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Direct Evidence for Spinal Cord Involvement in Placebo Analgesia

October 17, 2009

Science 16 October 2009:
Vol. 326. no. 5951, p. 404
DOI: 10.1126/science.1180142

Falk Eippert,1,* Jürgen Finsterbusch,1 Ulrike Bingel,2 Christian Büchel1

Placebo analgesia is a prime example of the impact that psychological factors have on pain perception. We used functional magnetic resonance imaging of the human spinal cord to test the hypothesis that placebo analgesia results in a reduction of nociceptive processing in the spinal cord. In line with behavioral data that show decreased pain responses under placebo, pain-related activity in the spinal cord is strongly reduced under placebo. These results provide direct evidence for spinal inhibition as one mechanism of placebo analgesia and highlight that psychological factors can act on the earliest stages of pain processing in the central nervous system.

1 Department of Systems Neuroscience, University Medical Center Hamburg-Eppendorf, 20246 Hamburg, Germany.
2 Department of Neurology, University Medical Center Hamburg-Eppendorf, 20246 Hamburg, Germany.

Placebo analgesia is a prime example of how psychological factors can influence pain perception (1). It refers to a situation where the administration of an inactive treatment has a pain-relieving effect, presumably because of the participant’s belief in the analgesic effectiveness of the treatment. Neurobiologically, placebo analgesia is in many cases opioid-dependent and relies on frontal cortical areas and their projections to downstream effectors in the brainstem (1, 2). One possible mechanism of placebo analgesia is thus that cortical areas recruit the opioidergic descending pain control system in the brainstem (3), which ultimately inhibits nociceptive processing in the dorsal horn of the spinal cord in a gate-control manner (4). Behavioral data support the idea that placebo analgesia can act at the level of the spinal cord (5), but there is no direct evidence that nociceptive responses in the spinal cord are reduced under placebo analgesia. We combined high-resolution functional magnetic resonance imaging (fMRI) of the human cervical spinal cord with a robust placebo analgesia paradigm (6) (fig. S1) to test the hypothesis that spinal cord blood oxygen level–dependent (BOLD) responses related to painful heat stimulation are reduced under placebo analgesia.

We first tested for the main effect of painful stimulation and observed the strongest BOLD responses in the dorsal horn ipsilateral to the side of painful stimulation at the expected segmental level [C6, approximately at the junction with C5; t(12) = 3.51, P = 0.002; Fig. 1A]. Pain ratings, which were obtained after each stimulus during the fMRI experiment, were significantly lower under the placebo condition as compared with the control condition [placebo rating of 52.3 ± 5.9 (mean ± SEM), control 71.1 ± 3.1; 26% reduction; t(12) = 3.56, P = 0.002], indicating that our placebo induction was successful. We next tested whether the observed BOLD response in the ipsilateral dorsal horn (at the peak voxel of the main effect) would be decreased under the placebo condition. A reduction of BOLD responses under placebo compared with control was evident [t(12) = 1.81, P = 0.046; Fig. 1B and fig. S2]. To further demonstrate the spatial specificity of our approach, we also tested for motor responses in a reaction time task [middle finger button presses (6)] and found these to be localized more inferiorly and anteriorly (segments C7 and C8; fig. S3), consistent with the functional neuroanatomy of the sensory-motor system.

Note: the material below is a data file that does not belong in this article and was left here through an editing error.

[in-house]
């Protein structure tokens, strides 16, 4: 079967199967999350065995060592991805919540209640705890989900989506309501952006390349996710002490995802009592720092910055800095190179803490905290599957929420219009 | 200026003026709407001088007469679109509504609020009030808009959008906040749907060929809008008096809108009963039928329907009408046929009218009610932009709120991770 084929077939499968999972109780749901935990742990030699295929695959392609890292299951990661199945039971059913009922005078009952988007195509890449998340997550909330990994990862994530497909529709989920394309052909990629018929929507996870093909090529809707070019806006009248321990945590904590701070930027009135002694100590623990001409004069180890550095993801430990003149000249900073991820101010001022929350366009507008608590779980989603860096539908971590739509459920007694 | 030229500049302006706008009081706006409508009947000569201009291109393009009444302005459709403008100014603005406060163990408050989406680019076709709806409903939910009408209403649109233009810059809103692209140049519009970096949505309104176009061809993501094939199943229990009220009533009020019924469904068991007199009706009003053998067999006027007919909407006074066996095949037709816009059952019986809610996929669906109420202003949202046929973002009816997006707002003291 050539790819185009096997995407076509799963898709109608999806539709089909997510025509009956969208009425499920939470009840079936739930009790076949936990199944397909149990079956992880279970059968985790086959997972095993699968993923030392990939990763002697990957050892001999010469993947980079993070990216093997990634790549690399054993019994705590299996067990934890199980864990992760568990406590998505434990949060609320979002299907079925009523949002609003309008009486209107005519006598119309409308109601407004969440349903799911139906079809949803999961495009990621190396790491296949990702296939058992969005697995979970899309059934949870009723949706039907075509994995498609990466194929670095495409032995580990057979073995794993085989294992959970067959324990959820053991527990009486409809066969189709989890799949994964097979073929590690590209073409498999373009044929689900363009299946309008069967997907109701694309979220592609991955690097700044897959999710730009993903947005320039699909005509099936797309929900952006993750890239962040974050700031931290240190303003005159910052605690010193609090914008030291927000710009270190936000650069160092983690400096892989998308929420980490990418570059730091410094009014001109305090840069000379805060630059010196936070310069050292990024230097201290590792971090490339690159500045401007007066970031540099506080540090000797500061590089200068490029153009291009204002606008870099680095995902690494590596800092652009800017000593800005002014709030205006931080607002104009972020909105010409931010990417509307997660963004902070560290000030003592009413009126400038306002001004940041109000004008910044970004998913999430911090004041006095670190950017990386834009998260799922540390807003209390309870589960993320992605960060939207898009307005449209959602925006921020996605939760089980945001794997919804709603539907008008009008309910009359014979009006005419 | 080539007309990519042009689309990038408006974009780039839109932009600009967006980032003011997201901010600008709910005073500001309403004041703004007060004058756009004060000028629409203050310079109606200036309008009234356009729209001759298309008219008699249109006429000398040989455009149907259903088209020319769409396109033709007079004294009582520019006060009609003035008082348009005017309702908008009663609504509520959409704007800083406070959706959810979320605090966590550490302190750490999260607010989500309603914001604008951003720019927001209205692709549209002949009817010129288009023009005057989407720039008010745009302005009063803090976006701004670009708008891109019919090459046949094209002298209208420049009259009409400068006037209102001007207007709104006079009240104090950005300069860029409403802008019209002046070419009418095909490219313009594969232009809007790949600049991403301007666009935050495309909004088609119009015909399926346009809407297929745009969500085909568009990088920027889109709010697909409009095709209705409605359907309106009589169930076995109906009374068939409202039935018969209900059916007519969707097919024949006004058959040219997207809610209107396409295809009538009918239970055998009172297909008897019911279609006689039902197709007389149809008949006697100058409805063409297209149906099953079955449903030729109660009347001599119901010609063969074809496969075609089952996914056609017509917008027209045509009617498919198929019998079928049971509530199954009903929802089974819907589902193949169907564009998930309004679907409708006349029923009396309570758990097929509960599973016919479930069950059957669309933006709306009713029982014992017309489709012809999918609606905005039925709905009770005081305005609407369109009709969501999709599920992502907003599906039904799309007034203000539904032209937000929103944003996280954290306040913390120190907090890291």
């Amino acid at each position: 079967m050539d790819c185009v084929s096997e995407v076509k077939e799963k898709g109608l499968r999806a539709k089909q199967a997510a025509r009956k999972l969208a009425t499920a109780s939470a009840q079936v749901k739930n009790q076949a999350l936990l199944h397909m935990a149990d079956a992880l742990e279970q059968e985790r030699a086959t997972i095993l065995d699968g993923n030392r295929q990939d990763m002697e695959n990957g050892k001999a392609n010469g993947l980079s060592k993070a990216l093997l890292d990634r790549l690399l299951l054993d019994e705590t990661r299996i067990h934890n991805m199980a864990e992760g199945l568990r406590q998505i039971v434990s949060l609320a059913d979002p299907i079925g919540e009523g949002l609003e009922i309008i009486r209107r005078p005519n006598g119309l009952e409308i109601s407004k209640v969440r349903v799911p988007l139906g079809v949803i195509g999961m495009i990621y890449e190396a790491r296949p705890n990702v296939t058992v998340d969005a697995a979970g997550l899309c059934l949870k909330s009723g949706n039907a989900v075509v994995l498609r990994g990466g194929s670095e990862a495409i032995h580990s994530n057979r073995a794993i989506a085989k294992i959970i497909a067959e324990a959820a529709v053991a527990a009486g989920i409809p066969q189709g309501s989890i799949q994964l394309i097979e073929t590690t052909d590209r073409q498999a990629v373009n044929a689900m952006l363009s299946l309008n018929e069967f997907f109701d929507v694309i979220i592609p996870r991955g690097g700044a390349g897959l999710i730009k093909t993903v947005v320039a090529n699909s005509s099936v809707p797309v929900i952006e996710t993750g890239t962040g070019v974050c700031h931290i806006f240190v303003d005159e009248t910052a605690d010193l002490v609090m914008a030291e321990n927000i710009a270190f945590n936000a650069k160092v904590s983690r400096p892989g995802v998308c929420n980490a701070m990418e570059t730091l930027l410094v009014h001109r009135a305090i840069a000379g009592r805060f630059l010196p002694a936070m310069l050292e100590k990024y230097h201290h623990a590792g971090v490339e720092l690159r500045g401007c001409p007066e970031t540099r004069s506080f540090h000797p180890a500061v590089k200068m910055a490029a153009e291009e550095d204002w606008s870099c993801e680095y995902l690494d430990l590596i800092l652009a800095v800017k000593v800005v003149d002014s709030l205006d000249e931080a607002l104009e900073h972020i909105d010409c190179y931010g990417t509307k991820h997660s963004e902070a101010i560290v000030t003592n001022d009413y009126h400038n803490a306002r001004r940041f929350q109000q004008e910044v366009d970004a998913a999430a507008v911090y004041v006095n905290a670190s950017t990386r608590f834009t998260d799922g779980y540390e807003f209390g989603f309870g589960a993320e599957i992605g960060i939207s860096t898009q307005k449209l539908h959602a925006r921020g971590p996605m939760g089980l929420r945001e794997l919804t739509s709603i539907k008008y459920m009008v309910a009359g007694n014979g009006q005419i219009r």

Figure 1
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Fig. 1. Pain-related BOLD responses and their reduction by placebo. (A) (Left) The average structural image with the black box indicating the sagittal section (middle image) and the red line indicating the transverse section (right image). The sagittal and transverse sections show that BOLD responses (main effect of pain; visualization threshold P < 0.01 uncorrected) are present in the dorsal part of the spinal cord, ipsilateral to the side of painful stimulation (left). The location corresponds to segment C6. The color bar indicates t values. (B) Parameter estimates were extracted from the peak voxel for the main effect of pain in the ipsilateral spinal cord. The parameter estimates show that the BOLD response is significantly reduced under placebo (gray bar) in comparison with control (white bar). Error bars indicate standard error; *P ≤ 0.05.

Our data provide direct evidence that psychological factors can influence nociceptive processing at the earliest stage of the central nervous system, namely the dorsal horn of the spinal cord. They also reveal that one mechanism of placebo analgesia is inhibition of spinal cord nociceptive processing, possibly mediated by the descending pain control system (3) in a gate-control manner (4). It is likely that the decreased BOLD responses we observed are caused by endogenous opioids because opioid antagonists block placebo analgesia (1) and because recent fMRI data from rat spinal cord showed morphine depression of dorsal horn BOLD responses (7). However, our study cannot reveal the exact mechanism of spinal inhibition [i.e., effects on primary afferents (presynaptic), interneurons, or projection neurons (postsynaptic)] and whether the observed effect is specific for nociception, because we did not measure responses to innocuous stimuli. Nevertheless, the demonstration that modulatory influences on nociceptive spinal cord activity are measurable by fMRI in humans opens up new avenues for assessing the efficacy and possible site of action of new treatments for various forms of pain, including chronic pain.

Supporting Online Material

www.sciencemag.org/cgi/content/full/326/5951/404/DC1

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